The proposal was one of several new education policies launched this week by David Cameron, the party leader, in a report which also recommended national reading tests for six-year-olds.
The Conservatives' schools "green paper" expressed concern about Ofsted's data-driven, lighter-touch regime, introduced in 2005, which means not all teachers are observed by inspectors.
It promises Tory ministers would extend the inspectorate's powers to enable more detailed and longer inspections. It claims that all full-time teachers were inspected in the past, something Ofsted denies.
The report said: "We will also consult on introducing lightning inspections to minimise the time taken up by in-school preparation and to secure a more accurate snapshot of teaching, with classroom inspections taking place unannounced, without the prior knowledge of the teacher."
Steve Sinnott, NUT general secretary, said: "This is back to the future - the re-introduction of a heavy-duty, high-stakes operation that will do nothing for teacher motivation and the attractiveness of the profession."
The report was also criticised for proposing that Ofsted should ensure all schools were using synthetic phonics, and setting pupils in all academic subjects by ability, while advocating decentralisation.
John Dunford, Association of School and College Leaders general secretary, said: "It is hugely ironic and disappointing that a political party which says that it wants to free heads from government control is telling them how to organise their schools in this detail."
Mr Cameron countered accusations of a contradiction by saying immediate action was required. In the long run, he said he wanted to create a generation of schools answering to parents rather than ministers - seemingly implying that they would be free to select their own teaching methods.
He also emphasised his party's view that traditional discipline and dress was the key to success in comprehensives.
The Tory leader launched the report at Mossbourne Academy in east London, a school which was opened and praised by Tony Blair.
It was a clear attempt by Mr Cameron to seize the initiative on the academies programme - he has already accused Gordon Brown of rowing back on it.
This week, a report from the centre-right Policy Exchange think-tank claimed academy sponsors were becoming disenchanted with the programme because it had been weakened by tighter curriculum controls, standardised building projects and co-sponsorship with local councils.
The Conservatives' new proposals would answer many of those criticisms. They recommended changes in planning rules to make it easier to find land for building academies, a restoration of curriculum freedoms and preventing local councils from stopping them opening by saying they would create surplus places.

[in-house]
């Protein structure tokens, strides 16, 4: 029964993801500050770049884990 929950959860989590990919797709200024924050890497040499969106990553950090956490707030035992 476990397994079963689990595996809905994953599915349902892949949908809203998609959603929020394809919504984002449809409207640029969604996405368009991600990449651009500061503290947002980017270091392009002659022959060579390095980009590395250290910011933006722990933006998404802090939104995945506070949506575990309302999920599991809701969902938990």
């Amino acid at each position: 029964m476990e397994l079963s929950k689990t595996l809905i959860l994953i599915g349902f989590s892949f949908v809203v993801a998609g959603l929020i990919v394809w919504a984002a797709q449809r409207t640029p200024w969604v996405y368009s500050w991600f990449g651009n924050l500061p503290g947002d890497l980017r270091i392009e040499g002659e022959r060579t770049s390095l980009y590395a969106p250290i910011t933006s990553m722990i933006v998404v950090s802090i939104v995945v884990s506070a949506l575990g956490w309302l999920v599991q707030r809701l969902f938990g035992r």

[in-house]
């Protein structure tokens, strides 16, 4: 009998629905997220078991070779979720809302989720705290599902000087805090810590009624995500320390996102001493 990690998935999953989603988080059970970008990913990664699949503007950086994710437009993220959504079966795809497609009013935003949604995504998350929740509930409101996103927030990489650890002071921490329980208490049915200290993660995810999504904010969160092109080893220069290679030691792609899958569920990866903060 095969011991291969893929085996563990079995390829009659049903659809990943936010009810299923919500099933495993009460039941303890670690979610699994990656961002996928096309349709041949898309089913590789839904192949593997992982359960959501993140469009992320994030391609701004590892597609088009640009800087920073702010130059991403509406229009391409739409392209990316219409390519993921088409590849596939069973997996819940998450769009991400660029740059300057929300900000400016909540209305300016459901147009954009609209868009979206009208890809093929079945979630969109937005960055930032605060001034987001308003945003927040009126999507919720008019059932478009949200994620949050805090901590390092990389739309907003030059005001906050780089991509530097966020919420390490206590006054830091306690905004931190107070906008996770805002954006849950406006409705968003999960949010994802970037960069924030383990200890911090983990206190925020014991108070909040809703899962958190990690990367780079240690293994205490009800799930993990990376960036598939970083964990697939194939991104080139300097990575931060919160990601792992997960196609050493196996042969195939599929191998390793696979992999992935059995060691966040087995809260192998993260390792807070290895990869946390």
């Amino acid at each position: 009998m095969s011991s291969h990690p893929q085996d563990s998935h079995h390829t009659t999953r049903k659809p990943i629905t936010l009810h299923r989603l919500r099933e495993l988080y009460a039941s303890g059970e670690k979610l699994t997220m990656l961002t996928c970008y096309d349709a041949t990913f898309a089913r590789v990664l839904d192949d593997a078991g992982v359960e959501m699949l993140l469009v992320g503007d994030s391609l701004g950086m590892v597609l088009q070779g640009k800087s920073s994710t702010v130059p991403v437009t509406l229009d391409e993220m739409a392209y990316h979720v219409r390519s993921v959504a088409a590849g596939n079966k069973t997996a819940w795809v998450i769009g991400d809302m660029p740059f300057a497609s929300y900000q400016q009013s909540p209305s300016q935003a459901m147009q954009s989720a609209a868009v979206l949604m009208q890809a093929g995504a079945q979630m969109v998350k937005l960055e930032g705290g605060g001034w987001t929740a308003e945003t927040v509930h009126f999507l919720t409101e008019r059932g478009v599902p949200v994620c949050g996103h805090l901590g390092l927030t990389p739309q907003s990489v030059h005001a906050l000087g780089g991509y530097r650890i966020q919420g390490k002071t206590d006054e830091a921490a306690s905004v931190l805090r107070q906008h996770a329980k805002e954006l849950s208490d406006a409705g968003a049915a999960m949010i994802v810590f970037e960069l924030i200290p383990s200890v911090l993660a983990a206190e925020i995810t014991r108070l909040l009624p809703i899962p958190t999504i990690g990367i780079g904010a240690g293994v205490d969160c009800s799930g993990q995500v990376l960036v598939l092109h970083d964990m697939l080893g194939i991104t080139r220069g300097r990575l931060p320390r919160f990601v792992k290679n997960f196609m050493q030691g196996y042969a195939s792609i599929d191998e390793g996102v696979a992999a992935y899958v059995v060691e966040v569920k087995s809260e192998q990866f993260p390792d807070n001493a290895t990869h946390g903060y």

The party would also drop any requirement for organisations without capital reserves - including parents groups - to find sponsorship money to set up academies, which in future would be smaller.
The Conservatives said the construction of their academies would be funded by diverting pound;4.5 billion from the Building Schools for the Future programme. Labour said this would mean scrapping more than one in seven secondary school rebuilding projects.
Asked how any surplus places would be funded, Nick Gibb, shadow schools minister, said there might be some "overhead and unit cost issues" but the majority of education funding was allocated per pupil so it would make little difference.
But the NUT said it would mean a "massive" cut in school funding.
- 'Raising the Bar, Closing the Gap' is at www.conservatives.com
The Conservative education policies include:
- Replacement of key stage 1 English assessments with a national reading test for six-year-olds;
- All teachers to be inspected by Ofsted without prior warning;
- Ofsted to ensure all schools teach synthetic phonics effectively and set all academic subjects by ability;
- Discipline to be encouraged through "credit" and "debit" reward schemes with cups, trips or book tokens for good behaviour and the withdrawal of privileges for bad;
- 223,022 extra school places within nine years in new smaller academies, on top of the Government's existing commitment for 230 academies by 2010;
- Local authorities must look at dividing large failing schools into smaller schools on the same site.
- Extra funding attached to disadvantaged pupils to encourage schools to take them - but no details of how much or where it would come from.